2. Hydroxylation of lysine and proline in procollagen chains: lack of hydroxylation due to lysyl hydroxylase deficiency is the cause of kyphoscoliotic EDS (kEDS).
  3. Processing and secretion: pathogenic variants in COL3A1 affecting the triple helix domain of procollagen alpha chains prevent normal processing in the rough endoplasmic reticulum and the subsequent secretion of homotrimers. They are the cause of vascular EDS (vEDS).
  4. Cleavage of N-terminal propeptides in the extracellular matrix: dominant pathogenic variants in COL1A1 and COL1A2 that prevent the recognition sequence cleaving N-terminal propeptides in the extracellular matrix are the cause of arthrochalasia EDS (aEDS). Autosomal recessive mutations in the gene encoding procollagen N-peptidase result in dermatosparaxis EDS (dEDS).
  5. Fibril formation: dominant-negative pathogenic variants in COL5A1 and COL5A2 can prevent collagen molecules from assembling into heterotopic fibrils and cause approximately 30% of classical EDS (cEDS).
  6. Interaction with extracellular matrix proteins: if the tissue-specific arrangement of collagen fibrils and the interaction with extracellular matrix proteins such as tenascin-X is disturbed, EDS with tenascin-X deficiency or classical-like EDS (clEDS) may result.

Since the clinical differentiation of individual EDS subtypes is often difficult and there may be overlaps with other connective tissue diseases such as cutis laxa, a genetic diagnosis using NGS may help in classification.

Tab 2. Affected gene(s) in EDS subtypes

 SubtypeAffected gene(s)
Arthrochalasia EDS (aEDS)COL1A1, COL1A2
Brittle cornea syndrome (BCS)ZNF469, PRDM5
Cardiac-valvular EDS (cvEDS)COL1A2
Classical EDS (cEDS)COL1A1COL5A1COL5A2
Classical-like EDS (clEDS)AEBP1TNXB
Dermatosparaxis EDS (dEDS)ADAMTS2
Hypermobile EDS (hEDS)Unknown
Kyphoscoliotic EDS (kEDS)FKBP14PLOD1
Musculocontractural EDS (mEDS)CHST14DSE
Myopathic EDS (mEDS)COL12A1
Periodontal EDS (pEDS)C1RC1S
Spondylodysplastic EDS (sEDS)B3GALT6B4GALT7SLC39A13
Vascular EDS (vEDS)COL3A1

How is EDS diagnosed? 

The diagnostic journey starts with a comprehensive analysis of the medical and family history along with a physical examination that focuses on the joints, skin, and any other parts of the body that might be affected [3].

There is a substantial overlap of symptoms between the EDS subtypes and other connective tissue disorders, as well as a lot of variability between them. Therefore, a definitive diagnosis for all the EDS subtypes – except (hEDS) – depends on finding the subtype that most closely matches the symptoms and the diagnostic criteria and on genetic testing to identify the responsible gene variant. 

Knowing the type of EDS might explain the cause of symptoms allowing for better treatment and improved health outcomes. 

How can EDS be treated?

Ehlers-Danlos syndrome is not curable but treatment can help to manage symptoms and prevent further complications [4].

Medication

  • To relieve pain. Mainly non-prescription painkillers, including acetaminophen, ibuprofen, and naproxen sodium. Stronger medications are only prescribed for acute injuries.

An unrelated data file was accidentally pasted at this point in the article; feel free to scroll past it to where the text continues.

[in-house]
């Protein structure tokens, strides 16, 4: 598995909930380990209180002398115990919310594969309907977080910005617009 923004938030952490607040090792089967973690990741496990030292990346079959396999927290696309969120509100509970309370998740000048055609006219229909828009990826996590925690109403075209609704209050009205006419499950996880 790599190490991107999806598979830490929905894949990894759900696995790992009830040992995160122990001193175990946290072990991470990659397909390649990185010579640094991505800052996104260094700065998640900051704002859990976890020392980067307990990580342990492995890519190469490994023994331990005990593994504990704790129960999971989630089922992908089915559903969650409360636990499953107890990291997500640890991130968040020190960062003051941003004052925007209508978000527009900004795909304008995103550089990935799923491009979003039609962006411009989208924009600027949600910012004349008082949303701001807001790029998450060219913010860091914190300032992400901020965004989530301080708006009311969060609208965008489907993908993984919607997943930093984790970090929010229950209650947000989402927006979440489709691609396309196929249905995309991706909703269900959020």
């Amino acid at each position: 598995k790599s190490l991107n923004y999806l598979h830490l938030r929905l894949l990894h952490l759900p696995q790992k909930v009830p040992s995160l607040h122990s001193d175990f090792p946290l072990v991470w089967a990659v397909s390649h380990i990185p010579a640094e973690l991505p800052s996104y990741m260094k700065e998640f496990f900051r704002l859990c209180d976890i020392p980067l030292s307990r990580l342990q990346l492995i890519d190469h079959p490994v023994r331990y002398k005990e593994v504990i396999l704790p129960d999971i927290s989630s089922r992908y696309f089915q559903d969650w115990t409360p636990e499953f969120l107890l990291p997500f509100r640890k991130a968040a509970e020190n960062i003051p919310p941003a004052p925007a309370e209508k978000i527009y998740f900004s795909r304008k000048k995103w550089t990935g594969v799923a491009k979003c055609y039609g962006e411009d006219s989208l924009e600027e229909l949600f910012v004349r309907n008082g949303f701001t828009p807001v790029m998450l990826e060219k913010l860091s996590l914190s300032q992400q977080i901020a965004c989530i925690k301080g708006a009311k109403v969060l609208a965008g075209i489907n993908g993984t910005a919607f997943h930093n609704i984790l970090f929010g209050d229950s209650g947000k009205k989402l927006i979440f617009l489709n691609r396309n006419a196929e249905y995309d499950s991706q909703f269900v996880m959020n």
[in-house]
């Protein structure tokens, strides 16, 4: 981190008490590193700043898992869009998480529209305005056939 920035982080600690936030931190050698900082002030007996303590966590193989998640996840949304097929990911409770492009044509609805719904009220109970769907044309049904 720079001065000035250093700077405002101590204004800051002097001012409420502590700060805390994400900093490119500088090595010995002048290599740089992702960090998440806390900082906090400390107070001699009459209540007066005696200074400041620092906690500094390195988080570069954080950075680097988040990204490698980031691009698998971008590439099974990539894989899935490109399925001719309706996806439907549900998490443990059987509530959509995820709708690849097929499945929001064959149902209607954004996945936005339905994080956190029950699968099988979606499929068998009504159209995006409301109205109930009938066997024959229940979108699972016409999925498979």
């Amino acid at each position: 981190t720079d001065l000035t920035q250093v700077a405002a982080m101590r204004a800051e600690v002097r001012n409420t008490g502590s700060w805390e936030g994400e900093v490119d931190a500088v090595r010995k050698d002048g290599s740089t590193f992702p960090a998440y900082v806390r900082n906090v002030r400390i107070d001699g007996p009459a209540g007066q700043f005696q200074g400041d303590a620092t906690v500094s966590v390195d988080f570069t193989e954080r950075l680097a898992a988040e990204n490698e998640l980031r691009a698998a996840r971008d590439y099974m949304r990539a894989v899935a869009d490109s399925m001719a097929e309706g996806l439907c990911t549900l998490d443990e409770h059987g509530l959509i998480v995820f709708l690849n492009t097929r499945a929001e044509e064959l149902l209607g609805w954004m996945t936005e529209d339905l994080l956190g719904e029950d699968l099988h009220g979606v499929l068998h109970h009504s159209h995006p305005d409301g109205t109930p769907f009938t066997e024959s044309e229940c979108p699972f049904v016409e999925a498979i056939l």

• To reduce blood pressure. Blood vessels are more fragile in some EDS subtypes; hence, keeping the blood pressure low reduces the stress on the vessels.

Physiotherapy

  • To strengthen muscles and joints. Joints with weak connective tissue are more likely to dislocate. Exercises to strengthen the muscles and stabilize joints are the primary treatment for EDS. Specific braces to help prevent joint dislocations might also be recommended.

Surgery

  • Surgery to repair the damage. Surgery may be recommended to repair joints damaged by repeated dislocations or to repair ruptured areas in blood vessels and organs. However, the surgical wounds may not heal properly because the fragile tissue might not hold the stitches.

Summary

EDS is a group of connective tissue disorders based on different molecular defects of the collagen metabolism​

  • Prevalence 1 in 20,000-1,000,000​ (depending on EDS subtype)
  • Caused by pathogenic variants in genes involved in the structure, production, and/or processing of collagen or proteins that interact with collagen
  • Genes include COL5A1COL5A2COL1A1COL3A1TNXBPLOD1COL1A2FKBP14 and ADAMTS2
  • Autosomal dominant or​ recessive​ inheritance
  • Key symptoms are skin hyperextensibility, tissue fragility, joint hypermobility, and various skeletal, cardiovascular, and gastrointestinal symptoms​
  • Treatment includes preventing serious complications and relieving associated symptoms by involving the relevant medical specialists for each affected body system
  • Management includes cardiovascular workup, physical therapy, pain management, and psychological follow-up​

References

[1] Cortini F et al. Understanding the basis of Ehlers-Danlos syndrome in the era of the next-generation sequencing. Arch Dermatol Res. 2019 May;311(4):265-275. doi: 10.1007/s00403-019-01894-0. Epub 2019 Mar 2. PMID: 30826961. https://doi.org/10.1007/s00403-019-01894-0

[2] Malfait F et al. The 2017 international classification of the Ehlers-Danlos syndromes. Am J Med Genet C Semin Med Genet. 2017 Mar;175(1):8-26. doi: 10.1002/ajmg.c.31552. PMID: 28306229. https://doi.org/10.1002/ajmg.c.31552

[3] Ehlers-Danlos Society. What are the Ehlers-Danlos syndromes? Retrieved 11 July 2022 from https://www.ehlers-danlos.com/what-is-eds/

[4] Mayoclinic. Ehlers-Danlos syndrome. Retrieved 12 July 2022 from https://www.mayoclinic.org/diseases-conditions/ehlers-danlos-syndrome/diagnosis-treatment/drc-20362149

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EHLERS-DANLOS SYNDROME (EDS)

Clinically and genetically heterogeneous group of connective tissue disorders characterized by joint hypermobility, hyperextensible skin, and tissue fragility